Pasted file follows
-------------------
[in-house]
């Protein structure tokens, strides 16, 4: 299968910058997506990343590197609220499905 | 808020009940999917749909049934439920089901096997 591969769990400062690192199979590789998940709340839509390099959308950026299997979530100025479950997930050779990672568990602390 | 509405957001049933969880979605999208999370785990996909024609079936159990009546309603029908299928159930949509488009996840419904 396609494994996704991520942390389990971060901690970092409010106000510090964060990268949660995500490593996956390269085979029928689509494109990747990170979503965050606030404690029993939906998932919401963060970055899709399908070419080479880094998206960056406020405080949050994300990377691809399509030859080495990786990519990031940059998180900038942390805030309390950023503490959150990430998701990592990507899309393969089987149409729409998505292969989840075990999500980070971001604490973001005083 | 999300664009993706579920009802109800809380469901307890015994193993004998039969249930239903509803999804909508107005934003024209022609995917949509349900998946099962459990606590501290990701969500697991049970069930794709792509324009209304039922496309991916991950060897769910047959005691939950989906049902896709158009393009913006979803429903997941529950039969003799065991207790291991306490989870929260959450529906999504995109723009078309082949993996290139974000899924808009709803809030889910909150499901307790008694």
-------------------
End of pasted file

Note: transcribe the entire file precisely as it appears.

[in-house]
């Protein structure tokens, strides 16, 4: 299968910058997506990343590197609220499905 | 808020009940999917749909049934439920089901096997 591969769990400062690192199979590789998940709340839509390099959308950026299997979530100025479950997930050779990672568990602390 | 509405957001049933969880979605999208999370785990996909024609079936159990009546309603029908299928159930949509488009996840419904 396609494994996704991520942390389990971060901690970092409010106000510090964060990268949660995500490593996956390269085979029928689509494109990747990170979503965050606030404690029993939906998932919401963060970055899709399908070419080479880094998206960056406020405080949050994300990377691809399509030859080495990786990519990031940059998180900038942390805030309390950023503490959150990430998701990592990507899309393969089987149409729409998505292969989840075990999500980070971001604490973001005083 | 999300664009993706579920009802109800809380469901307890015994193993004998039969249930239903509803999804909508107005934003024209022609995917949509349900998946099962459990606590501290990701969500697991049970069930794709792509324009209304039922496309991916991950060897769910047959005691939950989906049902896709158009393009913006979803429903997941529950039969003799065991207790291991306490989870929260959450529906999504995109723009078309082949993996290139974000899924808009709803809030889910909150499901307790008694």